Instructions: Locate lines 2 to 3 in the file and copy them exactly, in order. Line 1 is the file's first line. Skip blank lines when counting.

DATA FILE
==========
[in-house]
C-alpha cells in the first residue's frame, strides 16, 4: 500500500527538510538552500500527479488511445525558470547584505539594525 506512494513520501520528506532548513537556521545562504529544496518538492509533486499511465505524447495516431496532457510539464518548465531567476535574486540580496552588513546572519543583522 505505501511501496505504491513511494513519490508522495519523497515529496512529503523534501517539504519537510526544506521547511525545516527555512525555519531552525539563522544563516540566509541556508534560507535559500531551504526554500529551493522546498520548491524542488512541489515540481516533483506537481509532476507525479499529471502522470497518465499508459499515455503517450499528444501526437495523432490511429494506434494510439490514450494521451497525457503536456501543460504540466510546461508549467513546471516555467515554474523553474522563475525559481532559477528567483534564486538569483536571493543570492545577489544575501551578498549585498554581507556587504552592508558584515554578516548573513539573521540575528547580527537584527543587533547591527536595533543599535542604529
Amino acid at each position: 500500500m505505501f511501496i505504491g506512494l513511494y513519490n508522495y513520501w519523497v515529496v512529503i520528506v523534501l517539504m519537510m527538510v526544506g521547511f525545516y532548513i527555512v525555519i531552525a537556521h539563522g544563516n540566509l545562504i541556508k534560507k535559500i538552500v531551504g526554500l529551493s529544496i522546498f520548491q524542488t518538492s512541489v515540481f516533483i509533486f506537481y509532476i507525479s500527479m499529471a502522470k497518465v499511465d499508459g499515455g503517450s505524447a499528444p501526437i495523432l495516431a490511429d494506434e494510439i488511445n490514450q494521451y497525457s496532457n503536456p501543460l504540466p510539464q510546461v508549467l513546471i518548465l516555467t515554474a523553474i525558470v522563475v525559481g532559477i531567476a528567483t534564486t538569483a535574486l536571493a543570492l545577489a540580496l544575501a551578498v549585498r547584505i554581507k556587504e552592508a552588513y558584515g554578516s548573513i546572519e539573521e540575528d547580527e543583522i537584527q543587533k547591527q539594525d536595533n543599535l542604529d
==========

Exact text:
C-alpha cells in the first residue's frame, strides 16, 4: 500500500527538510538552500500527479488511445525558470547584505539594525 506512494513520501520528506532548513537556521545562504529544496518538492509533486499511465505524447495516431496532457510539464518548465531567476535574486540580496552588513546572519543583522 505505501511501496505504491513511494513519490508522495519523497515529496512529503523534501517539504519537510526544506521547511525545516527555512525555519531552525539563522544563516540566509541556508534560507535559500531551504526554500529551493522546498520548491524542488512541489515540481516533483506537481509532476507525479499529471502522470497518465499508459499515455503517450499528444501526437495523432490511429494506434494510439490514450494521451497525457503536456501543460504540466510546461508549467513546471516555467515554474523553474522563475525559481532559477528567483534564486538569483536571493543570492545577489544575501551578498549585498554581507556587504552592508558584515554578516548573513539573521540575528547580527537584527543587533547591527536595533543599535542604529
Amino acid at each position: 500500500m505505501f511501496i505504491g506512494l513511494y513519490n508522495y513520501w519523497v515529496v512529503i520528506v523534501l517539504m519537510m527538510v526544506g521547511f525545516y532548513i527555512v525555519i531552525a537556521h539563522g544563516n540566509l545562504i541556508k534560507k535559500i538552500v531551504g526554500l529551493s529544496i522546498f520548491q524542488t518538492s512541489v515540481f516533483i509533486f506537481y509532476i507525479s500527479m499529471a502522470k497518465v499511465d499508459g499515455g503517450s505524447a499528444p501526437i495523432l495516431a490511429d494506434e494510439i488511445n490514450q494521451y497525457s496532457n503536456p501543460l504540466p510539464q510546461v508549467l513546471i518548465l516555467t515554474a523553474i525558470v522563475v525559481g532559477i531567476a528567483t534564486t538569483a535574486l536571493a543570492l545577489a540580496l544575501a551578498v549585498r547584505i554581507k556587504e552592508a552588513y558584515g554578516s548573513i546572519e539573521e540575528d547580527e543583522i537584527q543587533k547591527q539594525d536595533n543599535l542604529d